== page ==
Confessions of a Former Pantster (Pantser?)

I wrote my first two books in high school.

Hot messes.

I didn’t know anything about craft, but I had enthusiasm. Back then I could stay up all night, clacking away on a word processor (I am old), fueled by inspiration, not hampered by pesky things like plot, pacing or setting.

Fast-forward about 10 years when I decided to become “serious” about writing. I made writer friends, learned about the industry and eventually queried a book. And another book.

I continued to pants everything, jumping in with a character and a vague idea of what would happen to them. I knew the beginning and end (usually), but no idea how to get from one to the other. Probably why my books suffered from saggy middles.

Let me stop here and clarify that there’s nothing wrong with being a pantster (pantser?) – if it works for you, I am impressed. I *thought* it worked for me, because it’s what I’d always done, but the more years and drafts I wrote, I began to realize it didn’t, for several reasons, the biggest being:

I can’t write out of order.

No matter how hard I try, I just can’t. So, I’ve spent a lot of time staring at my laptop screen or writing in circles.

Enter plotting!

I read OUTLINING YOUR NOVEL by K.M. Weiland last year – or maybe the year before? Covid has rendered time meaningless. I tried several of the exercises to figure out what worked for me, but the biggest takeaway was thinking of the story as a series of scenes versus chapters.

That removed a lot of (self-imposed) pressure. I’ve never been good with word count goals because I edit as I write. And chapters felt SO imposing.

With my current WIP, CLAIRE, I spent time upfront outlining the main things I wanted to happen. Then instead of seeing it as one giant project to be tackled, I broke it down each week by scenes, similar to this:

Claire’s mom busts her for lyingDone
Family dinner, Claire learns she’s going to babysitter’s houseClaire’s reaction feels like too much
Any issuesMake sure I mention beforehand that Mrs. Wilson runs a daycare
Prep for next week
Back-up work!!!

I generally take Saturday or Sunday off from writing, to give myself a break. Sometimes both. Prepping the week before for Monday makes it easier to jump right back in. And I’m able to adjust. Maybe I thought X was going to happen, but after I worked on those scenes, I realize Y needs to happen instead.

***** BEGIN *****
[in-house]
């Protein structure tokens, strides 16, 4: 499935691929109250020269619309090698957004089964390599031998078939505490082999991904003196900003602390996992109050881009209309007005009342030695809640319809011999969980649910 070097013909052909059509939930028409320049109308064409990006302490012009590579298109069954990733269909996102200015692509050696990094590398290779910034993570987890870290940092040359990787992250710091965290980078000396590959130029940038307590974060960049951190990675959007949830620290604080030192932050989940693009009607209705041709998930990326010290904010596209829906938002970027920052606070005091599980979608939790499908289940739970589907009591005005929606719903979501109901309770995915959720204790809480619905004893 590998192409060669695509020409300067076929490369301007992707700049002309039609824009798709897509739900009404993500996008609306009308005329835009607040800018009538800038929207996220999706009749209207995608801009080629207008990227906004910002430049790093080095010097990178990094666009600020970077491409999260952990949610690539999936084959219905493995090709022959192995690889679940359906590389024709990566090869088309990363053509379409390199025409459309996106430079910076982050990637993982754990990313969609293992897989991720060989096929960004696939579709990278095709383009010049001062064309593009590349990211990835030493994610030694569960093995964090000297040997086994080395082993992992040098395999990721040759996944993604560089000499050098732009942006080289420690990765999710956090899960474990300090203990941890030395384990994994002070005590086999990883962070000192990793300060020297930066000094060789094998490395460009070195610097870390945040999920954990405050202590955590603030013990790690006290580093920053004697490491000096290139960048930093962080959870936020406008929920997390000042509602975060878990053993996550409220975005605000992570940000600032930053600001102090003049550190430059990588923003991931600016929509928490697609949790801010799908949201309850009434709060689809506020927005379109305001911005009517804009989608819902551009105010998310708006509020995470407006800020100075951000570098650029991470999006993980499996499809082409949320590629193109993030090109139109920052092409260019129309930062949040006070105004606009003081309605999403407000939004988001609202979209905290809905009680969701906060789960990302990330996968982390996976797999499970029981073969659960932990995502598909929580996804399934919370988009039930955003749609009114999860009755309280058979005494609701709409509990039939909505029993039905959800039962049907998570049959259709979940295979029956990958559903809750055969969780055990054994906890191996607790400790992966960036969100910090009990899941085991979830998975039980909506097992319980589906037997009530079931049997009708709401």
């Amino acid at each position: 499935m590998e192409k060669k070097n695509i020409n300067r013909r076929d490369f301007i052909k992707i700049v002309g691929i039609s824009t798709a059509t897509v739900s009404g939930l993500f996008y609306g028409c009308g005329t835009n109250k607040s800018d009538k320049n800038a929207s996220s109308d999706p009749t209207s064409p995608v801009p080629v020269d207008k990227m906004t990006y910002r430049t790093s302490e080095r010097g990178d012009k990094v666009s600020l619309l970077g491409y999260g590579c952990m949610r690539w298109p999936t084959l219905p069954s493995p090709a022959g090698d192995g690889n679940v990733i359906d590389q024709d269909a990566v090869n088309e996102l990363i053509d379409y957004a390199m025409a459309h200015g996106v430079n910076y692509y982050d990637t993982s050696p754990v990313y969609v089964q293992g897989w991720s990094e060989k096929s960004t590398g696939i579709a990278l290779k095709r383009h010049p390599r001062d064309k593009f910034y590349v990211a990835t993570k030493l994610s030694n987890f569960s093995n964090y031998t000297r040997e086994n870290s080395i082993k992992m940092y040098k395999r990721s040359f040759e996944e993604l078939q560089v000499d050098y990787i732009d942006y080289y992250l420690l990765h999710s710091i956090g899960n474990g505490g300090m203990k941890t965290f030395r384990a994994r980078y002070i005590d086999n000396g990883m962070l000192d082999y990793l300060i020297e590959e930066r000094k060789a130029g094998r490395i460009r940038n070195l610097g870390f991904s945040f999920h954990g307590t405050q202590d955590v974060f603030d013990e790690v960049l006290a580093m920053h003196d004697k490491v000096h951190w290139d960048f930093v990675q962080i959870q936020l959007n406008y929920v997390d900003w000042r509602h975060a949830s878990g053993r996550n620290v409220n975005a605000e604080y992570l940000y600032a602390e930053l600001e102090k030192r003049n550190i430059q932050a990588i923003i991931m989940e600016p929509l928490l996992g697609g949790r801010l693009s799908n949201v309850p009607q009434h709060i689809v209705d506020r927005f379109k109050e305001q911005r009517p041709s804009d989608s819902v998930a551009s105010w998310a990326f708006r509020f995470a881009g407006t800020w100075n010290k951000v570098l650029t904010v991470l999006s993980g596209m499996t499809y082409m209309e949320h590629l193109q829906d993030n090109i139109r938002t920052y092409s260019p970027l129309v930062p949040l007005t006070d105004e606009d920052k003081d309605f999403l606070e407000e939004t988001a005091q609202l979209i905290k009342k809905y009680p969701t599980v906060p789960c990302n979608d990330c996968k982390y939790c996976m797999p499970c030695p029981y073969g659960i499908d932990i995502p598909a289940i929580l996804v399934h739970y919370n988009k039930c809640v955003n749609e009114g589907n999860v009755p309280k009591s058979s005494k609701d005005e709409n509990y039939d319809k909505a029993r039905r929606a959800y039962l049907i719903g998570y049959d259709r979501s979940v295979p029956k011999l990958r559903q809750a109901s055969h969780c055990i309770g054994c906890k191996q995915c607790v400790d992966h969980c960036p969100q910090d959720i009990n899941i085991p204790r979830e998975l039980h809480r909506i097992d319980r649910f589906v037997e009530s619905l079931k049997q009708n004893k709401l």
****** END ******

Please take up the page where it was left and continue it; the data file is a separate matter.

I also started book mapping. If you’re not familiar with the concept, it’s basically pulling out a handful of themes or plotlines and “mapping” them. It helps me focus on main concepts and cut out scenes that don’t advance plotlines or add in scenes to further strengthen them. I think (?) it’s generally a revision tool, but, like I said, I edit as I draft, so I bring it in early.

Here’s a rough example, using two of my four concepts:

ChapterTension with fatherFriendship with Lindy
1Lindy invites Claire over
2Hanging out
3Claire wishing she could talk to him about X

I’m currently outlining my next WIP, EMMA (another new/old project) and reading SAVE THE CAT! WRITES A NOVEL by Jessica Brody, so my process might change or expand, but right now, the scheduling and book mapping feels like a sweet spot – a structured way of writing without being too rigid.

Published by Jennifer Pickrell

I write YA contemporary filled w/ romance, angst & family drama. Things I like: cats, snacks, baseball, green tea, taking pictures of trees & movies so bad, they’re good.

2 thoughts on “Confessions of a Former Pantster (Pantser?)

  1. I too am a recovering pantser, and a book that’s helped me get into outline and story is Take Off Your Pants (an appropriate title for us, really).

    Thanks so much for sharing your experience!

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